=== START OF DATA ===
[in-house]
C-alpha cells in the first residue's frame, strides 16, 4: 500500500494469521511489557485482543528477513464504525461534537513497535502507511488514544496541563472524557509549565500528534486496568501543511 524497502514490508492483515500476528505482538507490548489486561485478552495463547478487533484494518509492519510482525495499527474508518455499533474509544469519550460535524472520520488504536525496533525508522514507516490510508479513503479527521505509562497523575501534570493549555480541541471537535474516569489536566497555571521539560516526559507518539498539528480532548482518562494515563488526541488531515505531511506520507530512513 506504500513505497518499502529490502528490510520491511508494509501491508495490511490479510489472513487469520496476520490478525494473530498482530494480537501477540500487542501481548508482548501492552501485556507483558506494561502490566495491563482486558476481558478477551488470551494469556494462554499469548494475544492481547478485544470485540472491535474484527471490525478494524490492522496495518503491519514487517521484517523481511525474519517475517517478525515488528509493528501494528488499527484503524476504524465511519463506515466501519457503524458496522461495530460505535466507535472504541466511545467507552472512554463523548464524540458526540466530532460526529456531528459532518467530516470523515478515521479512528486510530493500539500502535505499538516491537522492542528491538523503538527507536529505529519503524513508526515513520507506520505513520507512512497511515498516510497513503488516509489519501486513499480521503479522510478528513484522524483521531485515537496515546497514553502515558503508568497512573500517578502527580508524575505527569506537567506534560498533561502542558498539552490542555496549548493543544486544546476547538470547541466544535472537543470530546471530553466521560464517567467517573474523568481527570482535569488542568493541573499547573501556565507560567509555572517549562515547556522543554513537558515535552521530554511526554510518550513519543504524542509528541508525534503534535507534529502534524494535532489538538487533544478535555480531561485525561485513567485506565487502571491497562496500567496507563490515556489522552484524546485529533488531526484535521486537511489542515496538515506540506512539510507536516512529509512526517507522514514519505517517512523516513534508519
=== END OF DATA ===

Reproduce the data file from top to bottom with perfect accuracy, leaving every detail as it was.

[in-house]
C-alpha cells in the first residue's frame, strides 16, 4: 500500500494469521511489557485482543528477513464504525461534537513497535502507511488514544496541563472524557509549565500528534486496568501543511 524497502514490508492483515500476528505482538507490548489486561485478552495463547478487533484494518509492519510482525495499527474508518455499533474509544469519550460535524472520520488504536525496533525508522514507516490510508479513503479527521505509562497523575501534570493549555480541541471537535474516569489536566497555571521539560516526559507518539498539528480532548482518562494515563488526541488531515505531511506520507530512513 506504500513505497518499502529490502528490510520491511508494509501491508495490511490479510489472513487469520496476520490478525494473530498482530494480537501477540500487542501481548508482548501492552501485556507483558506494561502490566495491563482486558476481558478477551488470551494469556494462554499469548494475544492481547478485544470485540472491535474484527471490525478494524490492522496495518503491519514487517521484517523481511525474519517475517517478525515488528509493528501494528488499527484503524476504524465511519463506515466501519457503524458496522461495530460505535466507535472504541466511545467507552472512554463523548464524540458526540466530532460526529456531528459532518467530516470523515478515521479512528486510530493500539500502535505499538516491537522492542528491538523503538527507536529505529519503524513508526515513520507506520505513520507512512497511515498516510497513503488516509489519501486513499480521503479522510478528513484522524483521531485515537496515546497514553502515558503508568497512573500517578502527580508524575505527569506537567506534560498533561502542558498539552490542555496549548493543544486544546476547538470547541466544535472537543470530546471530553466521560464517567467517573474523568481527570482535569488542568493541573499547573501556565507560567509555572517549562515547556522543554513537558515535552521530554511526554510518550513519543504524542509528541508525534503534535507534529502534524494535532489538538487533544478535555480531561485525561485513567485506565487502571491497562496500567496507563490515556489522552484524546485529533488531526484535521486537511489542515496538515506540506512539510507536516512529509512526517507522514514519505517517512523516513534508519